3Both train crews were properly trained to perform their duties. They werequalified, and they had been tested on carrier rules in 2007. The crewmembers of thestopped train stated that their trip was routine before the collision.The crew of the striking train had been conversing with the train dispatcher andtaking operating orders, with clear radio communication. They had not reported anyproblems to the train dispatcher. The traffic control system signal records, wayside defectdetector, and the event recorder data showed that they had experienced neither equipmentfailure nor unusual operating conditions before the accident.The leading locomotive had an alerter that requires an engineer to reset an alert bypushing a button on the control panel. This type of alerter is not connected to thelocomotive event recorder. No evidence was found to indicate that the alerter was notworking properly before the accident.While traveling from Mecca to the point of the collision, the conductor did notcontact anyone or record any information. At Mecca, MP 627, the conductor made hislast signal log entry for a defect detector. Subsequently, the conductor failed to make fourrequired log entries, which included not noting an additional defect detector and threeseparate signal restrictions.The train passed an
signal at MP 643.4. The operating rulesfor an
signal required that the engineer proceed prepared to stop atthe second signal and that freight trains exceeding 40 mph immediately reduce theirspeed to 40 mph. However, the event recorder indicated that the train was traveling about47 mph. After passing the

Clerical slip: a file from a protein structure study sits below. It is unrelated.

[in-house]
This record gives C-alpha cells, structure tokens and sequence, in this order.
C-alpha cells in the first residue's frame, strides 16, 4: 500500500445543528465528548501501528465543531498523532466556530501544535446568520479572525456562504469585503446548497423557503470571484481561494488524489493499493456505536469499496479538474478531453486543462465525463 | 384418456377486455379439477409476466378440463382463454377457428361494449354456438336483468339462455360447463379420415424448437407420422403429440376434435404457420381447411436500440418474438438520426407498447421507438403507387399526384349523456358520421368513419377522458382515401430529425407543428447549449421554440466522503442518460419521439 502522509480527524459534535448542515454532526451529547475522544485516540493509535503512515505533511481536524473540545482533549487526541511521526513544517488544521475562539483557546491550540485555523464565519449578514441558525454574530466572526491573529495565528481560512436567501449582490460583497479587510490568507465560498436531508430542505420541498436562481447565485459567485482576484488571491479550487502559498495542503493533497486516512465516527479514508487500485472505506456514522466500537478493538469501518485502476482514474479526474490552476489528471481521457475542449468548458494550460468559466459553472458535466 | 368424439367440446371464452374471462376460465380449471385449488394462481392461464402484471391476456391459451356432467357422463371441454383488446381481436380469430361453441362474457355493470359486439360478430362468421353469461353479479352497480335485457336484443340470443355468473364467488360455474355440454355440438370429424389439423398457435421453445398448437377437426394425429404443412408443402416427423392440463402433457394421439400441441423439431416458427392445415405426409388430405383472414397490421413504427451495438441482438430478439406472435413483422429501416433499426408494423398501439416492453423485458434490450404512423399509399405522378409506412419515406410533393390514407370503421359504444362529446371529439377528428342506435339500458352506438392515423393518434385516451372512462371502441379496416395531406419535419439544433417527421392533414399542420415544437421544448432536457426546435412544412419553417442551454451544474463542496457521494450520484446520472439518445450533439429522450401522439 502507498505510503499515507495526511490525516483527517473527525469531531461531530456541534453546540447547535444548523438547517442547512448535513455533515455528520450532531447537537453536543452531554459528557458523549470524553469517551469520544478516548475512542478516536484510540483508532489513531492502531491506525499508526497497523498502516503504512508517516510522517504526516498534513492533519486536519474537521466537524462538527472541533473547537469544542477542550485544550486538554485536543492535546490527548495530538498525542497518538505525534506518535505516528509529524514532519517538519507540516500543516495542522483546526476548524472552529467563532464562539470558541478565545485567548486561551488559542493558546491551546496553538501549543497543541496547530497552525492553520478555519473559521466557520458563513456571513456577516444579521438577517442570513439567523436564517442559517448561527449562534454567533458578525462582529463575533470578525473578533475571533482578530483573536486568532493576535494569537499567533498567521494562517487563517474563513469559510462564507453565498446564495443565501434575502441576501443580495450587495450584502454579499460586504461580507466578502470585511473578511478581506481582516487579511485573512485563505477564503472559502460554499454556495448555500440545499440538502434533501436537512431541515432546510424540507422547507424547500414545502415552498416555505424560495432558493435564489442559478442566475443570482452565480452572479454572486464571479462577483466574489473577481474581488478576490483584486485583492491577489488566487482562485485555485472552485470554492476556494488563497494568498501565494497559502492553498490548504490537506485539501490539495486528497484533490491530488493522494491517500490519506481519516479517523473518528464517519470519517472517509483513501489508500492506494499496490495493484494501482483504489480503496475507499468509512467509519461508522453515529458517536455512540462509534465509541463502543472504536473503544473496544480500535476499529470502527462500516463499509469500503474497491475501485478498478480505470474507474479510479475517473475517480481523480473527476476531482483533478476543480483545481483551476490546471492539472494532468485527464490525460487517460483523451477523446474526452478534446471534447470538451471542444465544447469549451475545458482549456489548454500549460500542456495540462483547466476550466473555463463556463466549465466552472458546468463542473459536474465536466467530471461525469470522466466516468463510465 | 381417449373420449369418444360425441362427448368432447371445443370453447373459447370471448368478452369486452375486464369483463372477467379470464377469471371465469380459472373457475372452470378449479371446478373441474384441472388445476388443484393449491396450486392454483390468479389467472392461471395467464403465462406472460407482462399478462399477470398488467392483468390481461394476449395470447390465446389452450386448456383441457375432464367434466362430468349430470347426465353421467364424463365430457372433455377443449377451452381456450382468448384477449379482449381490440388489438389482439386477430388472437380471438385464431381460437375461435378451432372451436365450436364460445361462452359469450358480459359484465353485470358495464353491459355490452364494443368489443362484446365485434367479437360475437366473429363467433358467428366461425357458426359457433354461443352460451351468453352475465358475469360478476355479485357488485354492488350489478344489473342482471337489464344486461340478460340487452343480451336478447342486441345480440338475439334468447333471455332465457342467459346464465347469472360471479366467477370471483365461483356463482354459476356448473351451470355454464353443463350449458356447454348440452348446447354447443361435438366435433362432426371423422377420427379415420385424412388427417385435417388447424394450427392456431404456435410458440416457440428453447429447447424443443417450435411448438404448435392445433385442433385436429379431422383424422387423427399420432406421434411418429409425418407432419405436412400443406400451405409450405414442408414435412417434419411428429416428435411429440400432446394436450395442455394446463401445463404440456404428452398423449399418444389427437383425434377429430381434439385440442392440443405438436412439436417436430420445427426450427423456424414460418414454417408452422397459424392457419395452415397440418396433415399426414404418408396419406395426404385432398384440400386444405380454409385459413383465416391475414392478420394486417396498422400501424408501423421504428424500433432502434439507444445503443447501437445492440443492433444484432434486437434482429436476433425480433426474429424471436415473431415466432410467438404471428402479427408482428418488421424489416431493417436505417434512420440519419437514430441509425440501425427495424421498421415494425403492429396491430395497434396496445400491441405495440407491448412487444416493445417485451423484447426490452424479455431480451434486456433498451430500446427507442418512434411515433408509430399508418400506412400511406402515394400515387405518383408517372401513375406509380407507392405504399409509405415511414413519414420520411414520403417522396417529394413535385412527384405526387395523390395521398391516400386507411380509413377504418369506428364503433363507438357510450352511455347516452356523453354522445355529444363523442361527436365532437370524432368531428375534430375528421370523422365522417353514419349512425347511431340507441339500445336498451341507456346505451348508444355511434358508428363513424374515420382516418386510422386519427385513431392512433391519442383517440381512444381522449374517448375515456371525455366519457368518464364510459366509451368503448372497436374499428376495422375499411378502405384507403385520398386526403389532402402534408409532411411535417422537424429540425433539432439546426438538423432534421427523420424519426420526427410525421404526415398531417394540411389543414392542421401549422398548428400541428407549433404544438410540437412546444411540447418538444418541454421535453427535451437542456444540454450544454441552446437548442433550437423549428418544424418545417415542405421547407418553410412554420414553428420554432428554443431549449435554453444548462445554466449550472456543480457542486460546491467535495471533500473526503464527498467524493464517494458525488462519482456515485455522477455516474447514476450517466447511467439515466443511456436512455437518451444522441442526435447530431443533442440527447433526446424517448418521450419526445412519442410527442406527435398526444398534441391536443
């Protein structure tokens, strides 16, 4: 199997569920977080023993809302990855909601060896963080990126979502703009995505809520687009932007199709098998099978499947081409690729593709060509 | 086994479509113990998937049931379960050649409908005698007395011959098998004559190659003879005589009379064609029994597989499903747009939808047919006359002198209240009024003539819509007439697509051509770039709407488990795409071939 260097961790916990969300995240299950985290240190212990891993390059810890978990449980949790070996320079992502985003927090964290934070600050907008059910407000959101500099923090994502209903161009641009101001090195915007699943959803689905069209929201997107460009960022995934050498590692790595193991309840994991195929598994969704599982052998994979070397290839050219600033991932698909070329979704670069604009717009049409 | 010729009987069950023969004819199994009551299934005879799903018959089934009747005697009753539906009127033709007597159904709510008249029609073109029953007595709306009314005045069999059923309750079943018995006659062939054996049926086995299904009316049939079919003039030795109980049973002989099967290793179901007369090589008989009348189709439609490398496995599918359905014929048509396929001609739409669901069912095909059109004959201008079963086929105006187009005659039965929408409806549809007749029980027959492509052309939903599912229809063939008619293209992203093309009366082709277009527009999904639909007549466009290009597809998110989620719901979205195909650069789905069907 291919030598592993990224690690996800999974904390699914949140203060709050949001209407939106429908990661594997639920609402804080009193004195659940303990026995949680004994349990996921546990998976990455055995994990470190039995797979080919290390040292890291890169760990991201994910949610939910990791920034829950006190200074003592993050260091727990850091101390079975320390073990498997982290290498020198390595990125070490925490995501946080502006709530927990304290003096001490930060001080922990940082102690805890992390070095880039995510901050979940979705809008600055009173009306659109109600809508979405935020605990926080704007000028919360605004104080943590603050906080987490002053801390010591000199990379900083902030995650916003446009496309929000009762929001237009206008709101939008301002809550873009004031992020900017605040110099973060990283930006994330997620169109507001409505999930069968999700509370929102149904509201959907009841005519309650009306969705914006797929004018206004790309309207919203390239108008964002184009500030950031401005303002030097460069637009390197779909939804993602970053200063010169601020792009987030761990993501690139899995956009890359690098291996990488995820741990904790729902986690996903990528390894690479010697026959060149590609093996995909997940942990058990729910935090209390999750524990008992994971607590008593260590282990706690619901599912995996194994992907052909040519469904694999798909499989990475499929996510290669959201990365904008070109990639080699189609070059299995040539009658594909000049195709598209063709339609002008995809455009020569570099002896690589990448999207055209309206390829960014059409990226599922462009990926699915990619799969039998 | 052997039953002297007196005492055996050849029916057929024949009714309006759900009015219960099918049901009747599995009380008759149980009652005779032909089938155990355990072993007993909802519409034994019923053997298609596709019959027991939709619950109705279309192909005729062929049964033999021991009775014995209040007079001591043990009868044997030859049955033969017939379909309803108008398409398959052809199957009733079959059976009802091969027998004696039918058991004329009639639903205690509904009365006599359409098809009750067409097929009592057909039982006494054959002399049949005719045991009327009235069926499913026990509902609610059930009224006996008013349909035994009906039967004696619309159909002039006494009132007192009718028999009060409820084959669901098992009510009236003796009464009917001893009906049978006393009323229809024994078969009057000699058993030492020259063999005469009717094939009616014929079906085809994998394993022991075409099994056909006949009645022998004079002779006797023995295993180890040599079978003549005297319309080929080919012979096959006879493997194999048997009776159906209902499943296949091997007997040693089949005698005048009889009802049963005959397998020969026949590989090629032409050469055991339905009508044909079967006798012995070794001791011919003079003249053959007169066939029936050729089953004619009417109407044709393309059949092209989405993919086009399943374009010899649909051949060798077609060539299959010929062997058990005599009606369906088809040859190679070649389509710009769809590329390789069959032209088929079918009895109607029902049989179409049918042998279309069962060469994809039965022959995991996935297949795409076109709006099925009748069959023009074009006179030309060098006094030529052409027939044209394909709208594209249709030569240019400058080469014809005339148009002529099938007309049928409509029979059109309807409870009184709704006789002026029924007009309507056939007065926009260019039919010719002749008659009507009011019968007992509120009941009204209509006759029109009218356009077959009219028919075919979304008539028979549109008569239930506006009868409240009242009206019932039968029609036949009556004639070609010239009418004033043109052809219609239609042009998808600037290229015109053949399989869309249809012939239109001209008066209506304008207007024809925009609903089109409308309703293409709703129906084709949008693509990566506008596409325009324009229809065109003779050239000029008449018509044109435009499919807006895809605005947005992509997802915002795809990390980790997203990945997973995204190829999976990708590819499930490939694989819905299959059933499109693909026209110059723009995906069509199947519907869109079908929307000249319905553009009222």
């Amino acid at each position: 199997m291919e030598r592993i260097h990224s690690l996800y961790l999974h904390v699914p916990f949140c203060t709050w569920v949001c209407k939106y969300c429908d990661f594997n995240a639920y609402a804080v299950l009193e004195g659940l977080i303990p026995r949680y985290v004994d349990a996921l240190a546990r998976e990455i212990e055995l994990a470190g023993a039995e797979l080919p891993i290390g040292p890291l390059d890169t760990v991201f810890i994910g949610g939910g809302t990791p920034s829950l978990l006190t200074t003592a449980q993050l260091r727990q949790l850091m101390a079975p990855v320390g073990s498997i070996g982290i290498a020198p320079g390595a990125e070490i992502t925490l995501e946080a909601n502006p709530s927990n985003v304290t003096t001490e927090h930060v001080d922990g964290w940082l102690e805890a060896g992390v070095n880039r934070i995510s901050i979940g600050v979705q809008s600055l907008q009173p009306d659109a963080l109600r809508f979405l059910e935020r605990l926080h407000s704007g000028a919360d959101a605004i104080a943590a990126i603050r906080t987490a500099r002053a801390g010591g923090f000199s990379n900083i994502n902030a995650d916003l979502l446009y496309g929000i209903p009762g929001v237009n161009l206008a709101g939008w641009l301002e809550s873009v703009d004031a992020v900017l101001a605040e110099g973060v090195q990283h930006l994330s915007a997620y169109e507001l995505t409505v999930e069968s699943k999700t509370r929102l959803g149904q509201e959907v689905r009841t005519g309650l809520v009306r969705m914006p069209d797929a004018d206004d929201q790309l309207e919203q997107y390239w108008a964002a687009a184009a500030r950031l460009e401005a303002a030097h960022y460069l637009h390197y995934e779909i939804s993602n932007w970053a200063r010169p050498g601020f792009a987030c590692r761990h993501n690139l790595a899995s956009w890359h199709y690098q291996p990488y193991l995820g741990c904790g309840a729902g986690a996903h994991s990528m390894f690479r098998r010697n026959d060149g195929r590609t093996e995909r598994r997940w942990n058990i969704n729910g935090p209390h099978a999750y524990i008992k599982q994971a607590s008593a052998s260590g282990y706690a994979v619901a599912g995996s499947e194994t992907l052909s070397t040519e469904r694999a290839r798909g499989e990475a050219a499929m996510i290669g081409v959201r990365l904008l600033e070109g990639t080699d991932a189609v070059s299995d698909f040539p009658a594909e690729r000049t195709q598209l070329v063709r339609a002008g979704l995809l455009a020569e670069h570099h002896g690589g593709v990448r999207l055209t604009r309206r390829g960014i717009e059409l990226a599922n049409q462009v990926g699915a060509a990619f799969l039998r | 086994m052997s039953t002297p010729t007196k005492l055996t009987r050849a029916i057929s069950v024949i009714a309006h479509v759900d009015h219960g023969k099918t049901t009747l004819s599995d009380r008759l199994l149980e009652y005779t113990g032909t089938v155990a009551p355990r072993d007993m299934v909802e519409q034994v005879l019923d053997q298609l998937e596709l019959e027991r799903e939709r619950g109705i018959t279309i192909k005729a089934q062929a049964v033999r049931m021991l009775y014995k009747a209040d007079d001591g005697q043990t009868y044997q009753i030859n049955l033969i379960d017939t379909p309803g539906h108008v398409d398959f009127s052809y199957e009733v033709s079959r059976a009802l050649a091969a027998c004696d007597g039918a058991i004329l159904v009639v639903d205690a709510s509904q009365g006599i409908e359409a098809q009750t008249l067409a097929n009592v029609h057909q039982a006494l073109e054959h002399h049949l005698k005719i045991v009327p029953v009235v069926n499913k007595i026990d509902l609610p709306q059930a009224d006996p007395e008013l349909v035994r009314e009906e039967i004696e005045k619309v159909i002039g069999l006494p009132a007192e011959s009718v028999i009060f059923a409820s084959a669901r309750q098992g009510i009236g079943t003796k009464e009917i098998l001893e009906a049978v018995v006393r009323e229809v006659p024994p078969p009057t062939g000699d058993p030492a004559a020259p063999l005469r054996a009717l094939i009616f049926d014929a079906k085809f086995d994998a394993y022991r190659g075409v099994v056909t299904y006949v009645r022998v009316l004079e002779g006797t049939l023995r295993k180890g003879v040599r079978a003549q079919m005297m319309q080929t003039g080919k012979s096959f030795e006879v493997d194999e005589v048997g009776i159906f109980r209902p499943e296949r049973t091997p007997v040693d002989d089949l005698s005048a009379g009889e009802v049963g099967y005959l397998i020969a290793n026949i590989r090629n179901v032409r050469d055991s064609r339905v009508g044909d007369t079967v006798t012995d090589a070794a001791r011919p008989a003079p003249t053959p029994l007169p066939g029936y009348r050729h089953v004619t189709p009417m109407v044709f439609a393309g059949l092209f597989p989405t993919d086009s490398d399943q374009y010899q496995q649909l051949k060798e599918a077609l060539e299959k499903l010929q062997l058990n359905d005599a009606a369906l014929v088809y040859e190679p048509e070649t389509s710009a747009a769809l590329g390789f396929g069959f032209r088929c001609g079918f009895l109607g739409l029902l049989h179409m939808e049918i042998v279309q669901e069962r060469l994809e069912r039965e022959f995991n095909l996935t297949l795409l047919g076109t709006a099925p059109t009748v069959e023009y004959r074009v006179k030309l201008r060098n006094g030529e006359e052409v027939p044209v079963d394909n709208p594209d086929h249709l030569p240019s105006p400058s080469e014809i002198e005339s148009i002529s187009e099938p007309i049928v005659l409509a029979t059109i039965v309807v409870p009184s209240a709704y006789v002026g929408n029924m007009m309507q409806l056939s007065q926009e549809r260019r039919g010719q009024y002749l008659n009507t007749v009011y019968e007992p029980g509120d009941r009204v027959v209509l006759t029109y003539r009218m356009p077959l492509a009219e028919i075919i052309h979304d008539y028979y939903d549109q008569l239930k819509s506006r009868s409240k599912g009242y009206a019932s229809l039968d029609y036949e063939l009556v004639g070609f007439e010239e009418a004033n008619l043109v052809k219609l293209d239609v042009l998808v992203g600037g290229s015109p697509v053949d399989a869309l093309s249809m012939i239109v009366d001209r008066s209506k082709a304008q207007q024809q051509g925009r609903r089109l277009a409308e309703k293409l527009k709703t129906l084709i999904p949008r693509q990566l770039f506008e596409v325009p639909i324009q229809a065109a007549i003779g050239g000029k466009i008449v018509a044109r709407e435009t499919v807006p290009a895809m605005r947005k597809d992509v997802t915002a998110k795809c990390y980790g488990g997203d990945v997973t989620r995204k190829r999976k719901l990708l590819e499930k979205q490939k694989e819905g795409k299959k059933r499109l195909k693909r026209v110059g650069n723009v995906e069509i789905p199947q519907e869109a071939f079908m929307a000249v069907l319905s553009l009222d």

signal, the train’s lead locomotive passed awayside defect detector at MP 643.8.As the train proceeded, it passed an
signal at MP 644.8. The operatingrules for an
signal required that the engineer immediately reduce the trainspeed to 30 mph and be prepared to stop the train before the next signal. However, theevent recorder indicated that no control inputs were made to reduce the train’s speed.The train’s lead locomotive had passed the
signal when the rear of thetrain, traveling at 47 mph, cleared the wayside defect detector. At that time, the defectdetector made an audible radio announcement, and the event recorder data showed thatthe locomotive engineer made his first throttle movement, after 10 minutes 49 seconds of inactivity, by reducing the locomotive throttle from position 3 to position 2. Four secondslater, the engineer moved the throttle to position 0. Eight seconds later, the engineerplaced the train into emergency braking.The train had slowed to about 37 mph as it passed a
signal at MP 646.1, andit was still moving about 28 mph when it struck the stopped train at MP 646.3. (Seefigures 2 and 3.) The striking train was placed into emergency braking about 32 secondsbefore the collision.